Right now, Facebook and the internet are rife with jokes about the Petreus/Broadwell affair with most of the satire and puns directed toward the General.
And you can imagine the guffaws the title of her book, All In: The Education of General David Petraeus, have drawn. (By the way, I'll bet this book is flying off the shelves right now. People love a good sex scandal, now don't they?)
However, General Petraeus' fall from such a lofty place is the archetypical story that a Greek tragedian such as Sophocles or Euripides would have loved to have written. .
A man in a position of power falls from his place in society to that of being scorned and a buffoon because of his hubris, or pride. These men often become so convinced that they are invincible that they cannot comprehend they could be human and subject to the same frailties of the remainder of us mortals. Remember Oedipus Rex, the ancient king who fell in love with his own mother.
The General has lamented of recent that this is "terrible, just terrible," and that he is entirely to blame for what happened, much in the same vein as Oedipus Rex, who took the blame and blinded himself because he realized he had not seen what was obviously right before his eyes.
However, the General may not be totally at fault. For instance, what role did his wife play, what role did Paula Broadwell play, and what role did frequent and long separations play?
THE FRUMP FACTOR:
This is the General's wife, Holly Petraeus. One commentator stated that she looked like a warden at a women's prison. Others condemned him for that, stating that it was a "sexist" attitude; and we certainly know that men cheat on their beautiful wives the same as they cheat on their wives who may not have had an interest in coloring their hair, getting contacts, or watching their weight.
We do know that Holly Petraeus has been a long-time advocate for military families and was appointed to a $187,000 a year job by President Obama last year and is now assistant director of a group helping families uprooted by the military. .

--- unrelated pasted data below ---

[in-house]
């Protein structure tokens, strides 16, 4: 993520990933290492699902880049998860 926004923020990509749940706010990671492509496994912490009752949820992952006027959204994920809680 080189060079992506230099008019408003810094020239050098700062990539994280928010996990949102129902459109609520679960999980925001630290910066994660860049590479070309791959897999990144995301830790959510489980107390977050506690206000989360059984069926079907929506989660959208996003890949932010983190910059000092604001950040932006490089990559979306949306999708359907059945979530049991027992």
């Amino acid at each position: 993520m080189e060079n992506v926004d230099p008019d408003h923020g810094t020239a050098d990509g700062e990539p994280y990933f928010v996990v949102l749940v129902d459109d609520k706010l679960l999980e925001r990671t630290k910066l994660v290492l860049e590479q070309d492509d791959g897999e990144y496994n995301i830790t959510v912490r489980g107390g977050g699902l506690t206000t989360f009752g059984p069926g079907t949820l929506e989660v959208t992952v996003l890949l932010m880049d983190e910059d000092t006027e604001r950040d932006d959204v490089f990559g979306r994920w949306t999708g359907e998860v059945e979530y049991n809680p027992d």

Considering that he married the debutante daughter of a general who was the superintendent of West Point when he was a cadet, in the back of his mind SOMEWHERE, he might have felt she reneged along the way at least partially on the deal.
THE GLAMOUR FACTOR:
Then, in 2010, Paula Broadwell reenters his life while he is serving as the allied commander in Afghanistan. He first had met her in 2005 when she expressed an interest in writing about him at some future date. He had promised her then to let him know if he could help. Broadwell, an over-achiever much like Petraeus, is herself a West Point graduate, a fitness fanatic, and a lieutenant colonel specializing in intelligence in the army reserve.
In high school in Bismarck, North Dakota, she had been valedictorian of her graduating class, homecoming queen, and an all-state basketball player.
Following active duty in the intelligence corps in Germany where she met her husband, she garnered two master's degrees, one in Colorado and one from Harvard. In 2010, she was admitted to the doctoral program at King's College, London. It was then that she decided to write her doctoral thesis on Petraeus and received permission to be embedded with him for a year in Afghanistan.
There, they instantly bonded over their common interests, running together nearly every day at the compound. She was 39; he was 59.
THE SEPARATION FACTOR:
Career men and women in the military probably spend as much time separated as they do together. Especially in times of conflict, when the men cannot bring their wives and families, infidelity is extremely common, by both the military spouse and the spouse left behind. I know! I saw it first hand when my husband was in the military. It's the little dirty secret no one really talks about, but it exists. The Petraeus family supposedly was the exception to that rule that other military families held up as the example of how to have a successful marriage, raise two well-balanced kids and still rise through the ranks.
So, to place all the blame on any one of these three people seems to me totally unfair. I see the three of them caught up in a web of circumstance that probably could not have prevented this scenario from playing out any way other than it did. Lives have been impacted terribly, but I cannot honestly blame any one of the three to the exclusion of the other two. In fact, I can't blame anyone.
It's life; it happened; and now these families will have to determine how or where to take themselves from here. All of them deserve our understanding whatever they decide--not derision, sanctimony or judgement.